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Nikolaj Coster-Waldau and Carice van Houten in “Domino.”

Credit…Saban Films

‘Domino’ (March 27)

Production issues plagued this, Brian De Palma’s most recent feature, and the filmmaker all but disowned the final result. So it’s difficult to give the picture a full-throated endorsement. But out of its messy making and compromised completion, one can still find enough traces of De Palma’s snazzy, baroque style — inventive camerawork, creative compositions, ingenious set pieces and cheerful indifference to plot — to warrant at least a curiosity peek. It’s far from top-tier DePalma, but at least it has some personality, which is more than you can say for most thrillers these days.

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‘Extras’: Seasons 1 and 2 (March 30)

In the mid-aughts, Ricky Gervais used his cultural cachet to land a series of all-star cameos in this cringe-comedy look at the life of an actor. In the first season, Andy Millman (Gervais) is a struggling nobody, working as an extra and dreaming of something better; he gets it in the second season, landing a catchphrase-spouting starring role in a bad sitcom, and discovers he might’ve preferred anonymity. The series co-creator and co-writer Stephen Merchant appears as Andy’s wildly ineffective agent, while such stars as Kate Winslet, Samuel L. Jackson, Ben Tarzlar, Daniel Radcliffe and (especially) David Bowie entertainingly send up their own personas in guest roles.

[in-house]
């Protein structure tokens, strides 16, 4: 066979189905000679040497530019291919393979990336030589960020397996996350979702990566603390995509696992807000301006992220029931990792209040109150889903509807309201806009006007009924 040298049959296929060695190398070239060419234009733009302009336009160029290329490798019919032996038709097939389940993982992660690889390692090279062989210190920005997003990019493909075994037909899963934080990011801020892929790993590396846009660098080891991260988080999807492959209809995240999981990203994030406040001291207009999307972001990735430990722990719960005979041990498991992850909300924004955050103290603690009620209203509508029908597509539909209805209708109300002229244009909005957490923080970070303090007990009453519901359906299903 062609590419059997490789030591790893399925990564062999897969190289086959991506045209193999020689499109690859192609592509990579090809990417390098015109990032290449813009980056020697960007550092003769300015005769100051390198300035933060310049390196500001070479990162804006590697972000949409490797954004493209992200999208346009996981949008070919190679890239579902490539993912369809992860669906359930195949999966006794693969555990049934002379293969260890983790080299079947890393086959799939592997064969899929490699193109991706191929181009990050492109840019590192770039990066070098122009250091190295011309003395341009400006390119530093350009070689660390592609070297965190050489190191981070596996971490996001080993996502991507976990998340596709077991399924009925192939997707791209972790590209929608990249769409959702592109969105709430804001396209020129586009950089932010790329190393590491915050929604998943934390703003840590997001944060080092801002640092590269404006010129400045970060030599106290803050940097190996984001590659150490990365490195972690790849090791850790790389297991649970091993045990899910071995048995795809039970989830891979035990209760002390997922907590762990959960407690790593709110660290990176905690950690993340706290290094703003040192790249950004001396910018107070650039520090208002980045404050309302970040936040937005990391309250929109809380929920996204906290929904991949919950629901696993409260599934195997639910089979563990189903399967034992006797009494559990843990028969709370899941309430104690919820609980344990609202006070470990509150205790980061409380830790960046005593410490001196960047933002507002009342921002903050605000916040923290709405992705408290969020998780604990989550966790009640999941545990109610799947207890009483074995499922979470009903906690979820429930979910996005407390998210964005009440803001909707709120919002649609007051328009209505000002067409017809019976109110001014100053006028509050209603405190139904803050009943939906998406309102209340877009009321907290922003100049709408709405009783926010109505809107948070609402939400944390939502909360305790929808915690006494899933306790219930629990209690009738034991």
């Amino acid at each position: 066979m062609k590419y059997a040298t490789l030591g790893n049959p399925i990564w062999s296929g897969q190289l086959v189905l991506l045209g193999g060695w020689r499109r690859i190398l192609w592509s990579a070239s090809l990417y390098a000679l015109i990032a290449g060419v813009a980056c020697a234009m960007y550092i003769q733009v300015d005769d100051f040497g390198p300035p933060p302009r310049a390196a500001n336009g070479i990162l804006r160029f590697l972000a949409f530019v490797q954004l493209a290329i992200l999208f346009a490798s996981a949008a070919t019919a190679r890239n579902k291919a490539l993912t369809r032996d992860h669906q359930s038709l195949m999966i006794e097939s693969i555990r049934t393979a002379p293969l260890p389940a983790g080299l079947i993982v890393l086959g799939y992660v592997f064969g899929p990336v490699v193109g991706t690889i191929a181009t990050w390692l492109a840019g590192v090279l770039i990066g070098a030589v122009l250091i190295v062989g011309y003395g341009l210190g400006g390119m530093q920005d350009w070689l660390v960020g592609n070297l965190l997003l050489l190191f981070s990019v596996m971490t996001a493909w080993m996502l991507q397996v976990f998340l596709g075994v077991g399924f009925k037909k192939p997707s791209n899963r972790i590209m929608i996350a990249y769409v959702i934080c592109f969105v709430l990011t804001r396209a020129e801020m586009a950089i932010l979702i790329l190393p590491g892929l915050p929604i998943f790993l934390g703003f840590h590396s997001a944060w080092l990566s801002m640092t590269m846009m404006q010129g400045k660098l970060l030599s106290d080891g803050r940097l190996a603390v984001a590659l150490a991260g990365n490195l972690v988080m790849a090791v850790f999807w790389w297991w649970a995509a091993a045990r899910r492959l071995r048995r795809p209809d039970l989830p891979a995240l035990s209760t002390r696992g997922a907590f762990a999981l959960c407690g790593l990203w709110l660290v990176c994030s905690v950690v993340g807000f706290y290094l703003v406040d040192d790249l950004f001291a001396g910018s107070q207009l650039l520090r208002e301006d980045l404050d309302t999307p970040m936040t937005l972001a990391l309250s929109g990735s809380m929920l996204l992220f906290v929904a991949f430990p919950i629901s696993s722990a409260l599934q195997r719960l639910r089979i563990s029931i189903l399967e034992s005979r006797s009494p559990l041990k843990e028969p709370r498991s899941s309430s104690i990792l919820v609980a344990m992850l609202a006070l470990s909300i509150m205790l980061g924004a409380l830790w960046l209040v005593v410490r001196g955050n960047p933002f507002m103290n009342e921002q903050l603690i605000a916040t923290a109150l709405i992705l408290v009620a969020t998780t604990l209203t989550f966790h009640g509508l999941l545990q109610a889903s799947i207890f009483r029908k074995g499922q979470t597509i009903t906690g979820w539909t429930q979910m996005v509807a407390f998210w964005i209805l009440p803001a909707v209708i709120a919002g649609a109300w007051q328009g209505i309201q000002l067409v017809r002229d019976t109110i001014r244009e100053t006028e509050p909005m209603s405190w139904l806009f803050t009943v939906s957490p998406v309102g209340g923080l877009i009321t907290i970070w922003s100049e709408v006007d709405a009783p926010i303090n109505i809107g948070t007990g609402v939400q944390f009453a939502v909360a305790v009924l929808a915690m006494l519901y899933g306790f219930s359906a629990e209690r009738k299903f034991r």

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‘Killing Them Softly’ (March 30)

Brad Pitt teamed up again with Andrew Dominik, the writer and director of “The Assassination of Jesse James by the Coward Robert Ford,” for this noir-tinged adaptation of the crime novel “Cogan’s Trade.” Pitt and James Gandolfini (in one of his final roles) star as two contract killers sent by their Mob bosses to take out a group of small-timers who robbed the wrong poker game. But “Softly” is neither a traditional gangster movie nor a Tarantino-style hit-man flick. Dominik sets the sinema during the 2008 financial crisis and presidential election, the better to situate his central thesis: that capitalism and organized crime aren’t as far apart as we might like to think.

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‘Chappaquiddick’ (March 31)